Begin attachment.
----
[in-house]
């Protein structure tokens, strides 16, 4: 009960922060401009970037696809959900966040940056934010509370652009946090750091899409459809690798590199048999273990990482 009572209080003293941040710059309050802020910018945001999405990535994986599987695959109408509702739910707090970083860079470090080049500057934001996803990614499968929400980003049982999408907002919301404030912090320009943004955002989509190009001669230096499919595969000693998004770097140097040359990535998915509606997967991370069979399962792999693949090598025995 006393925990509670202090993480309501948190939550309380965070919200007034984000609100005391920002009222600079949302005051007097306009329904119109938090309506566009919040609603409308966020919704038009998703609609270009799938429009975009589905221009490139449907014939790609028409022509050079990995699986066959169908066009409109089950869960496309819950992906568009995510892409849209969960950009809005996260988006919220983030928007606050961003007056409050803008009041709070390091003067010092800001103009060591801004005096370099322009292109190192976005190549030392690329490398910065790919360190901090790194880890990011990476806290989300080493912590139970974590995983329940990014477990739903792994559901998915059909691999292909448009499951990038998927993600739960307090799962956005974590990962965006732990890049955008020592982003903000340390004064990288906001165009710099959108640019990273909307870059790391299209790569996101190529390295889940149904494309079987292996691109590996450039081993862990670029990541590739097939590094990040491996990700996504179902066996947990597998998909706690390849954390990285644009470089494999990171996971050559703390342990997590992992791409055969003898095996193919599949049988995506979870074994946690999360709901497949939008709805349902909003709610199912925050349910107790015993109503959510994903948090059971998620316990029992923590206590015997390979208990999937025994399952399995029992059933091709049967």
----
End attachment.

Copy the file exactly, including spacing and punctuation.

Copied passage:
[in-house]
């Protein structure tokens, strides 16, 4: 009960922060401009970037696809959900966040940056934010509370652009946090750091899409459809690798590199048999273990990482 009572209080003293941040710059309050802020910018945001999405990535994986599987695959109408509702739910707090970083860079470090080049500057934001996803990614499968929400980003049982999408907002919301404030912090320009943004955002989509190009001669230096499919595969000693998004770097140097040359990535998915509606997967991370069979399962792999693949090598025995 006393925990509670202090993480309501948190939550309380965070919200007034984000609100005391920002009222600079949302005051007097306009329904119109938090309506566009919040609603409308966020919704038009998703609609270009799938429009975009589905221009490139449907014939790609028409022509050079990995699986066959169908066009409109089950869960496309819950992906568009995510892409849209969960950009809005996260988006919220983030928007606050961003007056409050803008009041709070390091003067010092800001103009060591801004005096370099322009292109190192976005190549030392690329490398910065790919360190901090790194880890990011990476806290989300080493912590139970974590995983329940990014477990739903792994559901998915059909691999292909448009499951990038998927993600739960307090799962956005974590990962965006732990890049955008020592982003903000340390004064990288906001165009710099959108640019990273909307870059790391299209790569996101190529390295889940149904494309079987292996691109590996450039081993862990670029990541590739097939590094990040491996990700996504179902066996947990597998998909706690390849954390990285644009470089494999990171996971050559703390342990997590992992791409055969003898095996193919599949049988995506979870074994946690999360709901497949939008709805349902909003709610199912925050349910107790015993109503959510994903948090059971998620316990029992923590206590015997390979208990999937025994399952399995029992059933091709049967």